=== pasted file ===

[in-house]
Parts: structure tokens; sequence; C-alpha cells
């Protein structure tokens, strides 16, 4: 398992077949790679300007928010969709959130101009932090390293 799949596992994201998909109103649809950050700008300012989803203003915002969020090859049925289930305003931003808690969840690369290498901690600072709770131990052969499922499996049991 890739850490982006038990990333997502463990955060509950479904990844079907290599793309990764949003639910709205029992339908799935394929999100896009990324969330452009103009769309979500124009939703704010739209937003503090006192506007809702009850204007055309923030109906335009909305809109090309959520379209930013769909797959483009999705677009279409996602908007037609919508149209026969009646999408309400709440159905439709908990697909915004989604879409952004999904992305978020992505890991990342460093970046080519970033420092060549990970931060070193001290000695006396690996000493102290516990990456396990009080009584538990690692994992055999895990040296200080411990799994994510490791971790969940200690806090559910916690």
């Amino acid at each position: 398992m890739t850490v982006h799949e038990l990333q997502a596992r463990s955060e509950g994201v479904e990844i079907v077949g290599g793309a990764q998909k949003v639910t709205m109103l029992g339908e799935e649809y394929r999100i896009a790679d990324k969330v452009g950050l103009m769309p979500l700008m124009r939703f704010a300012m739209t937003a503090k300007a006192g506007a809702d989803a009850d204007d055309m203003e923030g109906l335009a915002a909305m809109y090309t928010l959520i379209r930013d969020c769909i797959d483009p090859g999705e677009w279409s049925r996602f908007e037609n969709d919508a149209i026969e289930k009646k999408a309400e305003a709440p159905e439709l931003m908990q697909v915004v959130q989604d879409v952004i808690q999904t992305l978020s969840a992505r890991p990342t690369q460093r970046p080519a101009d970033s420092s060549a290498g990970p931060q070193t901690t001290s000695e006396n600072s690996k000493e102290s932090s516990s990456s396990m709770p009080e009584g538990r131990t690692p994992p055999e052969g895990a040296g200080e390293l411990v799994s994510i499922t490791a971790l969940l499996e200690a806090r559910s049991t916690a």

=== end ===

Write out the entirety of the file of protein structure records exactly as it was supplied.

[in-house]
Parts: structure tokens; sequence; C-alpha cells
């Protein structure tokens, strides 16, 4: 398992077949790679300007928010969709959130101009932090390293 799949596992994201998909109103649809950050700008300012989803203003915002969020090859049925289930305003931003808690969840690369290498901690600072709770131990052969499922499996049991 890739850490982006038990990333997502463990955060509950479904990844079907290599793309990764949003639910709205029992339908799935394929999100896009990324969330452009103009769309979500124009939703704010739209937003503090006192506007809702009850204007055309923030109906335009909305809109090309959520379209930013769909797959483009999705677009279409996602908007037609919508149209026969009646999408309400709440159905439709908990697909915004989604879409952004999904992305978020992505890991990342460093970046080519970033420092060549990970931060070193001290000695006396690996000493102290516990990456396990009080009584538990690692994992055999895990040296200080411990799994994510490791971790969940200690806090559910916690």
């Amino acid at each position: 398992m890739t850490v982006h799949e038990l990333q997502a596992r463990s955060e509950g994201v479904e990844i079907v077949g290599g793309a990764q998909k949003v639910t709205m109103l029992g339908e799935e649809y394929r999100i896009a790679d990324k969330v452009g950050l103009m769309p979500l700008m124009r939703f704010a300012m739209t937003a503090k300007a006192g506007a809702d989803a009850d204007d055309m203003e923030g109906l335009a915002a909305m809109y090309t928010l959520i379209r930013d969020c769909i797959d483009p090859g999705e677009w279409s049925r996602f908007e037609n969709d919508a149209i026969e289930k009646k999408a309400e305003a709440p159905e439709l931003m908990q697909v915004v959130q989604d879409v952004i808690q999904t992305l978020s969840a992505r890991p990342t690369q460093r970046p080519a101009d970033s420092s060549a290498g990970p931060q070193t901690t001290s000695e006396n600072s690996k000493e102290s932090s516990s990456s396990m709770p009080e009584g538990r131990t690692p994992p055999e052969g895990a040296g200080e390293l411990v799994s994510i499922t490791a971790l969940l499996e200690a806090r559910s049991t916690a």